PS-1/APPswe transgenic model mice for Alzheimer's disease received two peripheral injections of 150µg NI-101.11 at day 1 and day 3. The mice were sacrificed 24 h after the second injection and perfused with PBS. Brains were frozen and tissue slices were prepared from frozen tissue using a cryotome. Presence of human antibody on cryostat sections was assayed by staining with Cy3-labeled anti human IgG antibody (Jackson ImmunoResearch Europe, Suffolk, UK). Localization of amyloid plaques was performed by co-staining the cryostat sections with the murine Abeta-specific control antibody 6E10 (available from Covance, Catalog Number SIG-39320) followed by FITC-labeled anti mouse IgG antibody. Alternatively, staining with Cy3-labeled anti human IgG antibody was used alone. Analysis of fluorescence was performed on an inverted fluorescence microscope (Leica).
Reduction of brain pathology
The effects of antibody treatment on the levels of aggregated or conformationally altered protein targets in the brain is assessed by systemic treatment or targeted brain delivery of the antibody (intracranial, intrathecal or intraventricular) and an unrelated antibody control to transgenic animals with characteristic unphysiological accumulation of the aggregated or conformationally altered protein target in the brain. The treatment effects is evaluated by immunostaining or histochemical staining of the altered or aggregated protein targets and measuring the area covered by such aggregates, aggregate size and aggregate number and biochemical quantification of the concentrations of the protein targets in different brain areas.
Absence of antibody-treatment related side effects
Potential target related adverse effects of the antibody-treatment will be assessed by systemic administration or targeted brain delivery of the antibody (intracrainial, intrathecal or intraventricular) and an unrelated antibody control to transgenic animals with characteristic unphysiological accumulation of the aggregated or conformationally altered protein target in the brain. Potential side effects will be evaluated by immunostaining or histochemical staining (e.g. Prussian blue for micorhemorrhages, hematoxilin-eosin, activated white blood cells) and biochemical quantification (e.g. cytokine levels by ELISA).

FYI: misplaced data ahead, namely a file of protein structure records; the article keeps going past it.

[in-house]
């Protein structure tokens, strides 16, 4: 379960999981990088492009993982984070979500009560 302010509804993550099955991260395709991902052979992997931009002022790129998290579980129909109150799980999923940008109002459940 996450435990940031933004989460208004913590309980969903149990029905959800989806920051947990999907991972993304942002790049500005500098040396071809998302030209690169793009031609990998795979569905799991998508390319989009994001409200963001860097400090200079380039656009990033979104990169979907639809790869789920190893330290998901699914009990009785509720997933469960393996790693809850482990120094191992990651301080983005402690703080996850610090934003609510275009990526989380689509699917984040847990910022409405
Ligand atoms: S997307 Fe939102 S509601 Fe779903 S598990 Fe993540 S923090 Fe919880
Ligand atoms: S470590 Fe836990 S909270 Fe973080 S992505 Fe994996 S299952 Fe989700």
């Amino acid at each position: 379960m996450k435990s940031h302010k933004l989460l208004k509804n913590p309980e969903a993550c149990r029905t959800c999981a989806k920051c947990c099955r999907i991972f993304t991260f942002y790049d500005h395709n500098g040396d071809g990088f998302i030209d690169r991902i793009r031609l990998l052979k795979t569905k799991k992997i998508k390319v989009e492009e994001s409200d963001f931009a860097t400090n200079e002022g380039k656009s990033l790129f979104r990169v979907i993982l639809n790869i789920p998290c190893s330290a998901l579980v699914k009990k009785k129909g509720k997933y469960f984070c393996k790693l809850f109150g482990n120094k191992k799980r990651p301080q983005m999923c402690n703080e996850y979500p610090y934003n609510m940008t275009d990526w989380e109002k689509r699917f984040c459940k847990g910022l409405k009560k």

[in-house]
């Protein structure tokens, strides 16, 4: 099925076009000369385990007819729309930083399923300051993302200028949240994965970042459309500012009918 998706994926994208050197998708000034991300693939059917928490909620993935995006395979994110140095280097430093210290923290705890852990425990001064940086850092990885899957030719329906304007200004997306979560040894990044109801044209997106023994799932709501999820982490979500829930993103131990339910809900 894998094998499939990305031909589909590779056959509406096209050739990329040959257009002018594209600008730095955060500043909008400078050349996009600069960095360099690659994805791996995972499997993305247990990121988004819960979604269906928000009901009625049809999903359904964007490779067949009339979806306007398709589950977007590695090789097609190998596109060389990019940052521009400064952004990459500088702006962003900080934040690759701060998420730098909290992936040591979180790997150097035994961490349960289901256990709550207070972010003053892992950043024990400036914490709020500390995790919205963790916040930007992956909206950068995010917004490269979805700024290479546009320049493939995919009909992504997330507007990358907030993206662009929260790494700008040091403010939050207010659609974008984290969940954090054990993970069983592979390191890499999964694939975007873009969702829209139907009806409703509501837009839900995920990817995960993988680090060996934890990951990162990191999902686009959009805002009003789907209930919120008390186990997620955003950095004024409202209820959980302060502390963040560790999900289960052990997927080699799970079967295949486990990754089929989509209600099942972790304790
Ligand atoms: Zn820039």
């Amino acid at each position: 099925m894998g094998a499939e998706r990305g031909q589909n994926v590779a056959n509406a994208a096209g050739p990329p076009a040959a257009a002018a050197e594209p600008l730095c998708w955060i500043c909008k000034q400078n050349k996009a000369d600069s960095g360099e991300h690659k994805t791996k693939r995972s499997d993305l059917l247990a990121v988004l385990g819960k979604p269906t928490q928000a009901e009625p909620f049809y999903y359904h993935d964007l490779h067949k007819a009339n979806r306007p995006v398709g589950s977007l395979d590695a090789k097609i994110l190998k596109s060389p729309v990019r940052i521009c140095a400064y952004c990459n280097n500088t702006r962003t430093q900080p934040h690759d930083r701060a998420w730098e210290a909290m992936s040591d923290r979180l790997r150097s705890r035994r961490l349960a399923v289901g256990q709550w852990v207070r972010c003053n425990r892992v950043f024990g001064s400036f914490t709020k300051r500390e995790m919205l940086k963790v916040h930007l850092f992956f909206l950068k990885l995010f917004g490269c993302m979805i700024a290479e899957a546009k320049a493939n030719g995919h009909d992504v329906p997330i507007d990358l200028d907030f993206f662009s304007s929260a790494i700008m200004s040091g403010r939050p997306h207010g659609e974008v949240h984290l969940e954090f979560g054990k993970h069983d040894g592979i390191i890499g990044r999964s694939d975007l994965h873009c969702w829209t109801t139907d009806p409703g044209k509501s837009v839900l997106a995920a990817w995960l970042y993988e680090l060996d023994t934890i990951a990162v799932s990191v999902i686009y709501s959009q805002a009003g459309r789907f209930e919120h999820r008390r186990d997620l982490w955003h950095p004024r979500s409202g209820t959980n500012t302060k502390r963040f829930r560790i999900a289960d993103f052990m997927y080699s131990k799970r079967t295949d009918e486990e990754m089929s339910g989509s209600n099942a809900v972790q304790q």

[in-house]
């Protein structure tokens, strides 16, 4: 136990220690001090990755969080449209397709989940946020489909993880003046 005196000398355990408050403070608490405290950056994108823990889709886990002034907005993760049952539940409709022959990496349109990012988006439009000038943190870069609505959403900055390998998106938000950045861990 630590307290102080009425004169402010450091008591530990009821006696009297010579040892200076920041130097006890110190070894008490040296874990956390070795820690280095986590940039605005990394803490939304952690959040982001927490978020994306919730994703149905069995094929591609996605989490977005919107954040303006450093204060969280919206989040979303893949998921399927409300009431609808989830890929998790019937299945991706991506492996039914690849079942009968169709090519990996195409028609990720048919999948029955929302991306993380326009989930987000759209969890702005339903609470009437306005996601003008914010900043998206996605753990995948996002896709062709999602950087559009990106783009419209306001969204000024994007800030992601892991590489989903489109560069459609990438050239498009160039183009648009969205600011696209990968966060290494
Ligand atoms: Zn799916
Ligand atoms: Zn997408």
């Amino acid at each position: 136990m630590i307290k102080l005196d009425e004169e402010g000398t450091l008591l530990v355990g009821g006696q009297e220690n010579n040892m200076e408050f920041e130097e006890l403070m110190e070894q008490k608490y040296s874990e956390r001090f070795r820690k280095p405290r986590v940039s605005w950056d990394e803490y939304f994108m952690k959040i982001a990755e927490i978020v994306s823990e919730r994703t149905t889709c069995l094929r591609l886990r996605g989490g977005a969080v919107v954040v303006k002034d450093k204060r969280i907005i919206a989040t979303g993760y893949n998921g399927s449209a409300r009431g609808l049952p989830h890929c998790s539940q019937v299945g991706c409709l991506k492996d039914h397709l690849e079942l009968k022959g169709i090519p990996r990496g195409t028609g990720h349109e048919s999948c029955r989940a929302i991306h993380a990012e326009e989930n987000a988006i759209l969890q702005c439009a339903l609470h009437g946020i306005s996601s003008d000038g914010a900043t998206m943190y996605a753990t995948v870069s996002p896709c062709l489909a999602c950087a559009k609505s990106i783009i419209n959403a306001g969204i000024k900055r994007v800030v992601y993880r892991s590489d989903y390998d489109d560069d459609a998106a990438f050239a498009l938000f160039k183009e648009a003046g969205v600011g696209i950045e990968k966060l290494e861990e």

Immunofluorescence staining of living cells
HEK 293 cells were transiently transfected with a vector that expresses human wild type APP fused at the intracellular C-terminus to the yellow fluorescent protein variant Citrine. 24 hours after transfection the cells were incubated with human recombinant antibodies or control antibodies at 4°C for 30 minutes. After a washing step the cell were fixed and surface-bound antibody was detected using Cy-3-labeled secondary antibodies to human or mouse IgG (Jackson ImmunoResearch). Analysis of fluorescence was performed on a confocal microscope (Leica).
Preparation of Abeta fibrils
Abeta peptide was purchased from Bachem (Bubendorf, Switzerland). Lyophylised peptide was reconstituted in TFA and resuspended in PBS immediately prior to its use as monomeric Abeta in the assays. Abeta fibrils were prepared by incubation of monomeric Abeta1-42 peptide at a concentration of 100µg/ml in PBS at 37°C for 24h. Monomeric Abeta peptide and fibril preparations were also used as substrate to coat ELISA plates.
Monomeric Abeta peptide was mixed with loading dye, heat denatured and 0.2µg was loaded per lane and separated on a gradient SDS-PAGE. Blots were incubated with primary antibody for 2h. Binding of primary human monoclonal antibody or mouse control antibody 6E10 was revealed using secondary anti human or anti mouse antibodies conjugated with horse radish peroxidase (HRP). Blots were developed using SuperSignal West Femto Maximum Sensitivity Substrate (Pierce, Fisher Scientific, Wohlen, Switzerland).